Earlier this week, New York City Police Commissioner Bill Bratton spoke on the Morning Joe show about the increasing crime in New York City. In his explanatory analysis, Commissioner Bratton stated that a disintegration of family values is the origin of crime in urban areas such as New York City. In a move to invoke racial dynamics and justify his contention, he cited the widely-read Moynihan Report, a report approximately 50 years old. To place the report in an appropriately historical context, the report referred to Blacks and/or African-Americans, as “negroes.” Although the report has been cited many times within the sociological discipline in discussions referencing the American Black family, the report failed to address many of the structural factors that impacted the lived experiences of Black families residing in urban areas at that time. More importantly, time has passed. This is not to say that the American Black family does not presently face challenges, but it has experienced changes nonetheless.
Statistics released by the National Center of Education Statistics in 2014, revealed that education attainment among Blacks/African-Americans has substantially increased over the last few decades. Specifically, in 2014, the percentage of Blacks/African-Americans that completed high school was 92 percent. Additionally, the percentage of Blacks/African-Americans with an undergraduate was 20 percent. In fact, Black/African-American women are more likely to be enrolled in graduate degree programs than their white counterparts. It is imperative to highlight such figures in order to note that, while the collective socioeconomic condition of Blacks/African-Americans is not on parity with whites due in large part to continued systemic racism, changes in the socioeconomic profile of Blacks/African-Americans have indeed occurred.
Still, Commissioner Bratton’s citation of the Moynihan Report invokes an age-old explanation of urban crime that places the blame squarely on the shoulders of the Black/African-American family. Not only does that “explanation” fail to make a nuanced examination of the socio-historical forces that have impacted the Black/African-American family, it fails to look at Black/African-Americans in a comprehensive and informed manner.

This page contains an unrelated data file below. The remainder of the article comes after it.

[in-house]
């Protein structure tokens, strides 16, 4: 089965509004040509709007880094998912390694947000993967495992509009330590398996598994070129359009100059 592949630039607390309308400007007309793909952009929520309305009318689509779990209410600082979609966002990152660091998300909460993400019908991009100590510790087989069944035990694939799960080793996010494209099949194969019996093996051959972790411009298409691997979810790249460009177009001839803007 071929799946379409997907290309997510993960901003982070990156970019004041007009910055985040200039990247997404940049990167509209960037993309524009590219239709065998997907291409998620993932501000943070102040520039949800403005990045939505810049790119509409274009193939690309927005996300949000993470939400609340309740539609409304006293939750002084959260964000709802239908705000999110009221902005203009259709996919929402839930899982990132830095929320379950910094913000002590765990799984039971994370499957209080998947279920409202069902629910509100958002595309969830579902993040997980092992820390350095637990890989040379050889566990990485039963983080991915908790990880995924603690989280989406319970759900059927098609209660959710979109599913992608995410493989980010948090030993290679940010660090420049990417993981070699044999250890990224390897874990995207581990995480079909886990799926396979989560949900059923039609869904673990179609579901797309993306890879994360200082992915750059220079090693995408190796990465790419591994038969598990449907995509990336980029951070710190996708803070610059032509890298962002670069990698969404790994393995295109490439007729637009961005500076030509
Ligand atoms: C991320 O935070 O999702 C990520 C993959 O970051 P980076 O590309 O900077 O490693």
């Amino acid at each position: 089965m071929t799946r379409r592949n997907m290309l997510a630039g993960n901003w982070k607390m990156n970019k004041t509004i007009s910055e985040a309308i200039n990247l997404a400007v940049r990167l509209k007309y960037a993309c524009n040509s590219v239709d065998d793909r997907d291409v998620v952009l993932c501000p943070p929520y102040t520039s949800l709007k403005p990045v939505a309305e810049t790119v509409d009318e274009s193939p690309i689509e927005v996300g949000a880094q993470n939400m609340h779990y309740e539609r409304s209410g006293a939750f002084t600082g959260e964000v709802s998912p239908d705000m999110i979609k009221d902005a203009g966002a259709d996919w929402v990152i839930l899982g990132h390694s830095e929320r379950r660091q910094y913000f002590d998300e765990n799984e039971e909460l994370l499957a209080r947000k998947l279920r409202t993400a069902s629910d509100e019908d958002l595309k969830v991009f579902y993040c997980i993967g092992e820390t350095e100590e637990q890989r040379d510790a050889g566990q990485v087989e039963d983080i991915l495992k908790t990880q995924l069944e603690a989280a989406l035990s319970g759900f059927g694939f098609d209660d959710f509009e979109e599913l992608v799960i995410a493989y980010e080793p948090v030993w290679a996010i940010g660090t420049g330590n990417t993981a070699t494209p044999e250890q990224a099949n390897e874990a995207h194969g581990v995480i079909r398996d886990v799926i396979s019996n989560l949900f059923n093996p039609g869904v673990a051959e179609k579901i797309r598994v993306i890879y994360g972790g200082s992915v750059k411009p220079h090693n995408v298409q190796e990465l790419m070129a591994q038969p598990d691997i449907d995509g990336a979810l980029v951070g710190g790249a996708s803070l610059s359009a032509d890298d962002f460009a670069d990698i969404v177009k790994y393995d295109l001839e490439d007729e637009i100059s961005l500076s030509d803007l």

Explicitly, aside from educational attainment, Gallup Polls have found that Blacks/African-Americans are the most religious group than any other racial or ethnic group in the United States. Thus, it begs the question how can it be asserted that a population that is more religious than any other be bankrupt in the area of morals and family values?
Likewise, the Center for Disease Control and Prevention (CDC) released findings from a study of paternal involvement. The
study found that Black/African-American fathers are more likely to eat dinner with their children than fathers of other races or ethnicities. It also found that Black/African-American fathers are also more likely than white fathers to help their children with homework. Despite such evidence, the absent Black father myth continues. Such myths paint and homogenize the Black/African-American family as undeserving of empathy and respect. The harm to the Black/African-American community has become indelible. For instance, a report by the Annie E. Casey Foundation revealed that Black/African-American and white families experience challenges and domestic issues at the same rates. However, social service workers are more apt to disrupt Black/African-American families by placing Black/African children in foster care while white families receive the necessary assistance and counseling.
Taking all of the above under advisement, it is time that public officials and government leaders such as Commissioner Bratton gain a better, and updated, understanding of the communities that they serve. Otherwise, hurt, pain, and damage to the most innocent will persist.